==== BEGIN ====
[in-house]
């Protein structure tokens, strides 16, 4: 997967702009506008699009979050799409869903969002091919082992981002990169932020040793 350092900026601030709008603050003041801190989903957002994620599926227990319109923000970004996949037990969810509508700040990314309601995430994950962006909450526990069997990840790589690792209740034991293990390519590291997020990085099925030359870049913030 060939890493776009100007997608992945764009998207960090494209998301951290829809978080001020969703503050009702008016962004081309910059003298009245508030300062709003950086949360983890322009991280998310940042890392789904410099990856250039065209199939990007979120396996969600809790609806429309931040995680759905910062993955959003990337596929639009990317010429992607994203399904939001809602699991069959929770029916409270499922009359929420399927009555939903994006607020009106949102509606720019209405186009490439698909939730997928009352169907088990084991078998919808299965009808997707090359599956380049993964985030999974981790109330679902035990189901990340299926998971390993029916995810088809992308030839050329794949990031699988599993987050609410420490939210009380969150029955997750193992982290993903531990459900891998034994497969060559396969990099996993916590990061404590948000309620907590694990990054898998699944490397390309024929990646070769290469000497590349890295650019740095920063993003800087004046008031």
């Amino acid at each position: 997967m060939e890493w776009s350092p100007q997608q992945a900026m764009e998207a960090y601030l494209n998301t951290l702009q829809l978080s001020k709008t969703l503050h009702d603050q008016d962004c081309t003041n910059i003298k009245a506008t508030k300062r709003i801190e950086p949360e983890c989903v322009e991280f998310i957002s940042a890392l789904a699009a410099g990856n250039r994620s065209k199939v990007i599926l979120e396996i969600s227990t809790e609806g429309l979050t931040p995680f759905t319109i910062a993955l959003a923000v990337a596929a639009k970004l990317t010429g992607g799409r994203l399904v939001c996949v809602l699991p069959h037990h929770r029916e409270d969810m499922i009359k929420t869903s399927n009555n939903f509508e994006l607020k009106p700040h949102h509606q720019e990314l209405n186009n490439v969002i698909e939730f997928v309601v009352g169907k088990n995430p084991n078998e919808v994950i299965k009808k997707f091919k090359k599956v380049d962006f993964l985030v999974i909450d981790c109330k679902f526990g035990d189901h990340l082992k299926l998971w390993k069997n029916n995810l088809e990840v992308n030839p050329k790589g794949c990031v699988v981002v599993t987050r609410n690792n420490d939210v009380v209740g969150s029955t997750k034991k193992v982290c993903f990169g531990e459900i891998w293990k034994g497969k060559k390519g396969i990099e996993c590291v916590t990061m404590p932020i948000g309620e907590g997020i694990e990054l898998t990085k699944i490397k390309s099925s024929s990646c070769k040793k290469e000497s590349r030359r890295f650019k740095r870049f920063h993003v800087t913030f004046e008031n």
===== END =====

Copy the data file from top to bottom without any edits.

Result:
[in-house]
């Protein structure tokens, strides 16, 4: 997967702009506008699009979050799409869903969002091919082992981002990169932020040793 350092900026601030709008603050003041801190989903957002994620599926227990319109923000970004996949037990969810509508700040990314309601995430994950962006909450526990069997990840790589690792209740034991293990390519590291997020990085099925030359870049913030 060939890493776009100007997608992945764009998207960090494209998301951290829809978080001020969703503050009702008016962004081309910059003298009245508030300062709003950086949360983890322009991280998310940042890392789904410099990856250039065209199939990007979120396996969600809790609806429309931040995680759905910062993955959003990337596929639009990317010429992607994203399904939001809602699991069959929770029916409270499922009359929420399927009555939903994006607020009106949102509606720019209405186009490439698909939730997928009352169907088990084991078998919808299965009808997707090359599956380049993964985030999974981790109330679902035990189901990340299926998971390993029916995810088809992308030839050329794949990031699988599993987050609410420490939210009380969150029955997750193992982290993903531990459900891998034994497969060559396969990099996993916590990061404590948000309620907590694990990054898998699944490397390309024929990646070769290469000497590349890295650019740095920063993003800087004046008031």
């Amino acid at each position: 997967m060939e890493w776009s350092p100007q997608q992945a900026m764009e998207a960090y601030l494209n998301t951290l702009q829809l978080s001020k709008t969703l503050h009702d603050q008016d962004c081309t003041n910059i003298k009245a506008t508030k300062r709003i801190e950086p949360e983890c989903v322009e991280f998310i957002s940042a890392l789904a699009a410099g990856n250039r994620s065209k199939v990007i599926l979120e396996i969600s227990t809790e609806g429309l979050t931040p995680f759905t319109i910062a993955l959003a923000v990337a596929a639009k970004l990317t010429g992607g799409r994203l399904v939001c996949v809602l699991p069959h037990h929770r029916e409270d969810m499922i009359k929420t869903s399927n009555n939903f509508e994006l607020k009106p700040h949102h509606q720019e990314l209405n186009n490439v969002i698909e939730f997928v309601v009352g169907k088990n995430p084991n078998e919808v994950i299965k009808k997707f091919k090359k599956v380049d962006f993964l985030v999974i909450d981790c109330k679902f526990g035990d189901h990340l082992k299926l998971w390993k069997n029916n995810l088809e990840v992308n030839p050329k790589g794949c990031v699988v981002v599993t987050r609410n690792n420490d939210v009380v209740g969150s029955t997750k034991k193992v982290c993903f990169g531990e459900i891998w293990k034994g497969k060559k390519g396969i990099e996993c590291v916590t990061m404590p932020i948000g309620e907590g997020i694990e990054l898998t990085k699944i490397k390309s099925s024929s990646c070769k040793k290469e000497s590349r030359r890295f650019k740095r870049f920063h993003v800087t913030f004046e008031n």